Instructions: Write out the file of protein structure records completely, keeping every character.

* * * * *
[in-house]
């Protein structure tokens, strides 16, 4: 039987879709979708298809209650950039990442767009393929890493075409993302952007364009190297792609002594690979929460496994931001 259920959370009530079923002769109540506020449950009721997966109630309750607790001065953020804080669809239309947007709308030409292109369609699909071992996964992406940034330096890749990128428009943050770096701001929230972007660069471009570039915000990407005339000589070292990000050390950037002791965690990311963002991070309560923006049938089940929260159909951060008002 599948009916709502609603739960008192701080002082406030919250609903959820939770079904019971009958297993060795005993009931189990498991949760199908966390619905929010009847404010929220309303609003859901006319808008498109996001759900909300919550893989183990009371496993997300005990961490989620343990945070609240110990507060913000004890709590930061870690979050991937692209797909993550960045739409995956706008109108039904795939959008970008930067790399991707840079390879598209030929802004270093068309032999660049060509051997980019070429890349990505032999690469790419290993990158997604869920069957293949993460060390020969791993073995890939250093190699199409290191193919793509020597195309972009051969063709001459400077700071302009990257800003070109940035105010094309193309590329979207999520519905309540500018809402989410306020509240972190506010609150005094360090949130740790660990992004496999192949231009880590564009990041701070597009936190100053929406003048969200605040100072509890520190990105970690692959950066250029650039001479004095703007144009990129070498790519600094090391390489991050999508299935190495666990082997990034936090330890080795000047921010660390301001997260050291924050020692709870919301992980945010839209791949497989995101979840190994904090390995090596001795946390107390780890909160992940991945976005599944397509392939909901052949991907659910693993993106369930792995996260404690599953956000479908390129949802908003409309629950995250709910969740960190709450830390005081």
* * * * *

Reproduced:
[in-house]
């Protein structure tokens, strides 16, 4: 039987879709979708298809209650950039990442767009393929890493075409993302952007364009190297792609002594690979929460496994931001 259920959370009530079923002769109540506020449950009721997966109630309750607790001065953020804080669809239309947007709308030409292109369609699909071992996964992406940034330096890749990128428009943050770096701001929230972007660069471009570039915000990407005339000589070292990000050390950037002791965690990311963002991070309560923006049938089940929260159909951060008002 599948009916709502609603739960008192701080002082406030919250609903959820939770079904019971009958297993060795005993009931189990498991949760199908966390619905929010009847404010929220309303609003859901006319808008498109996001759900909300919550893989183990009371496993997300005990961490989620343990945070609240110990507060913000004890709590930061870690979050991937692209797909993550960045739409995956706008109108039904795939959008970008930067790399991707840079390879598209030929802004270093068309032999660049060509051997980019070429890349990505032999690469790419290993990158997604869920069957293949993460060390020969791993073995890939250093190699199409290191193919793509020597195309972009051969063709001459400077700071302009990257800003070109940035105010094309193309590329979207999520519905309540500018809402989410306020509240972190506010609150005094360090949130740790660990992004496999192949231009880590564009990041701070597009936190100053929406003048969200605040100072509890520190990105970690692959950066250029650039001479004095703007144009990129070498790519600094090391390489991050999508299935190495666990082997990034936090330890080795000047921010660390301001997260050291924050020692709870919301992980945010839209791949497989995101979840190994904090390995090596001795946390107390780890909160992940991945976005599944397509392939909901052949991907659910693993993106369930792995996260404690599953956000479908390129949802908003409309629950995250709910969740960190709450830390005081």